How Mommy Bloggers Make Money

Earning a living by maintaining a blog

How Mommy Bloggers Make MoneyCheck out this slideshow featuring Canadian Family’s Top 53 Mommy Blogs.

Summerland, B.C. mom Angella Dykstra started her blog, Dutch Blitz (dutchblitz.net), with the sole purpose of keeping distant family and friends in touch with her growing family. “I soon realized that there was a whole world of women just like me, who were entrenched in the baby stage and trying to muddle through the sleepless nights, the diaper blow-outs and the toddler meltdowns,” says Dykstra of her online obsession. “My kids are getting older and with each new stage it’s great to read the stories of people who are either in it with me, or who have gone before me and can encourage me through it.”

Short for weblog, a blog is an online journal — a medium that’s gained massive popularity with moms. This makes perfect sense when you think of moms stuck at home while our little people are sleeping.

Interestingly, Canadian moms are in the forefront of this online revolution, clocking in 1,000 more online minutes a month than our mommy friends south of the border, according to the Canadian Digital Mom study published in November 2009.

Some of the best (and most addictive) bloggers gain recognition by pouring their hearts out on the screen. They report from the trenches of motherhood, with humour, unabashed honesty and style. Over time, with hard work, talent and perseverance, they hone their craft and build a sizeable audience, the kind that can bring in the bucks.

The poster girl for this A-level of blogging is Utah’s Heather Armstrong, best known
by her online blog name, Dooce. Armstrong has built a successful personal brand through her hilariously candid blog, dooce.com. She now employs both herself and her husband (who handles the business side) full-time through her daily musings. Together they earn an “upper middle class” salary, estimated a few years ago at approximately $400,000 US. Since then she’s published a memoir and most recently inked a deal with hgtv.com to be a weekly contributor to their decor blog.

News of Armstrong’s success has driven many moms online, hoping to get a piece of the blogging pie so they can financially support their desire to spend more time at home with their kids.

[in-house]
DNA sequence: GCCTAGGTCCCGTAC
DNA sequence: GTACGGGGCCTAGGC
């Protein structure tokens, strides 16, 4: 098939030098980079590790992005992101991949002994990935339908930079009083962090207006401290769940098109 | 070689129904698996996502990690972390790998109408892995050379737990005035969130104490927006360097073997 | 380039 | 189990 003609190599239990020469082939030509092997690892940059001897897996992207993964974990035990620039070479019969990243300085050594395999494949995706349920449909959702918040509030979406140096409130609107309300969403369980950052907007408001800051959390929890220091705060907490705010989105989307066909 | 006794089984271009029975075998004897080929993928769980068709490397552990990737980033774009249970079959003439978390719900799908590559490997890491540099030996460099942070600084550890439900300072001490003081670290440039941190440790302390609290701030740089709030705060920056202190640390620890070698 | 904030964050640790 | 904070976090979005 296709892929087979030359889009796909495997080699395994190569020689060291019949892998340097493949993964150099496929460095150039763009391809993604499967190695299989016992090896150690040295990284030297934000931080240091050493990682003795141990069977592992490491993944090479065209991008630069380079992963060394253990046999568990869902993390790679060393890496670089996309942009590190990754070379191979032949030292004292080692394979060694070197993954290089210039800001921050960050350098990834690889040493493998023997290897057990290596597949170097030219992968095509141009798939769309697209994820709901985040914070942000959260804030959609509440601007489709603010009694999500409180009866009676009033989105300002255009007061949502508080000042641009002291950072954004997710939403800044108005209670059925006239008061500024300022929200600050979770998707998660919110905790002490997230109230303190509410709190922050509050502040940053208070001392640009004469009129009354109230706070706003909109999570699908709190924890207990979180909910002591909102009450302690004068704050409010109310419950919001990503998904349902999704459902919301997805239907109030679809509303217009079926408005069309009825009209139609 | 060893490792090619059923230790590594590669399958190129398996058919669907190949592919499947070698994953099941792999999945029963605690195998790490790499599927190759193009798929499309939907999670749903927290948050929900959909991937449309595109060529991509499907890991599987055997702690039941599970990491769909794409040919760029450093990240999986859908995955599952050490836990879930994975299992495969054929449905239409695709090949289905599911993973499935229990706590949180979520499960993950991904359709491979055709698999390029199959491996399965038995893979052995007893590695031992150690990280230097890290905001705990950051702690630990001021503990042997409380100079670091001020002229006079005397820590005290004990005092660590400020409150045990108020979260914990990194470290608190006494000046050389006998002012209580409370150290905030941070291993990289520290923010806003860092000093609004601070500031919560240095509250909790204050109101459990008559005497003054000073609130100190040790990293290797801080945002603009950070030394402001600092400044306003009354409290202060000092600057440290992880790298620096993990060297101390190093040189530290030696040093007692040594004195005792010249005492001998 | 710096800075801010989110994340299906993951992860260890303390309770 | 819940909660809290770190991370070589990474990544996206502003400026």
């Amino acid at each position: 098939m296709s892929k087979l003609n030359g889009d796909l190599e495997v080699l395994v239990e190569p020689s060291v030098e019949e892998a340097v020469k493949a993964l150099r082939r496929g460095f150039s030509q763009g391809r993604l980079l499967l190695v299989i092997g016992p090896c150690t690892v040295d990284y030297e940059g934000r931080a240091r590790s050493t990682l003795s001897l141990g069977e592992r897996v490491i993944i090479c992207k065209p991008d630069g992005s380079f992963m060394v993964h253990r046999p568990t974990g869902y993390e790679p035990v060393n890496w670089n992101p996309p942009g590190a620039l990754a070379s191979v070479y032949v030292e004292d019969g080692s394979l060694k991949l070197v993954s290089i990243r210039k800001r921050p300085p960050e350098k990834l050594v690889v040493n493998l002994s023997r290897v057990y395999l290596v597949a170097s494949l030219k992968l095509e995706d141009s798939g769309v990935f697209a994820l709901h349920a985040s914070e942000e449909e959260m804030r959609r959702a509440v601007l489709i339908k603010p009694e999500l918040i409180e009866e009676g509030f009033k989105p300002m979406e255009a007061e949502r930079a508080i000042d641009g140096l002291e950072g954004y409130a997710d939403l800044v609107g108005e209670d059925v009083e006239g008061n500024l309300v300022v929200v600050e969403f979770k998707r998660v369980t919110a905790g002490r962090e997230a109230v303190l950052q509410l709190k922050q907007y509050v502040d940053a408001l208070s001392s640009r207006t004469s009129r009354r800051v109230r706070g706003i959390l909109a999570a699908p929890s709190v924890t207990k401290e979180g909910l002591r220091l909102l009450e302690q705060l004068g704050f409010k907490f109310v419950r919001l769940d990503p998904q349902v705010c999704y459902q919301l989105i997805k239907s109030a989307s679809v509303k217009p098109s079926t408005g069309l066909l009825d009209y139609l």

The most obvious way a blogger can go from hobby to profit is via advertising. Many sign up for existing blog ad networks, such as Google AdWords. The unpleasant reality is that for every Heather Armstrong, there are hundreds of thousands of bloggers who earn, at best, “mani/pedi money.” It takes a lot of hours, patience and determination — much like any small business — to earn a living from maintaining a blog.

Another way bloggers can earn some spare cash is through affiliate programs. If you’re writing about books a lot, for example, you can sign up to earn cash back through amazon.ca or chapters.indigo.ca for every referral to or sale from their site.

Some bloggers decide to sell merchandise to their fans through sites such as etsy.com and cafépress.com. You can buy your favourite blogger’s artwork and crafts or get their best quotes on a mug or T-shirt to help support them (so they can continue to bring you free content).

Interestingly, online publishing is the gateway to old-fashioned print. The highest echelon of bloggers graduate to the big leagues, with what is affectionately referred to as a “blook deal.” Aside from Armstrong’s It Sucked and Then I Cried (Simon Spotlight Entertainment), other notable mommy blogger books include Petite Anglaise (Anchor Canada), based on Catherine Sanderson’s blog of the same title, and Rockabye: From Wild to Child (Seal Press) by Rebecca Woolf of Girl’s Gone Child.

Of course, all this media attention around mommy blogging has brought another player to the table: marketers. Marketers, hoping to get some grassroots attention to their brands, offer bloggers a product to test and hopefully write about. (In extreme circumstances, bloggers are flown to product camps or vacation spots.) The controversial part is that it works. A blogger is less likely to say something negative about a brand that’s given her a year’s worth of laundry detergent or just flown her family to Mexico.

In the U.S., the Federal Trade Commission has legislated some rules around bloggers disclosing their relationships with advertisers. The Canadian government has yet to follow suit, leaving mommy bloggers content to carve out their little pocket of the Internet — to tell stories, make a few new friends and maybe a buck or two.

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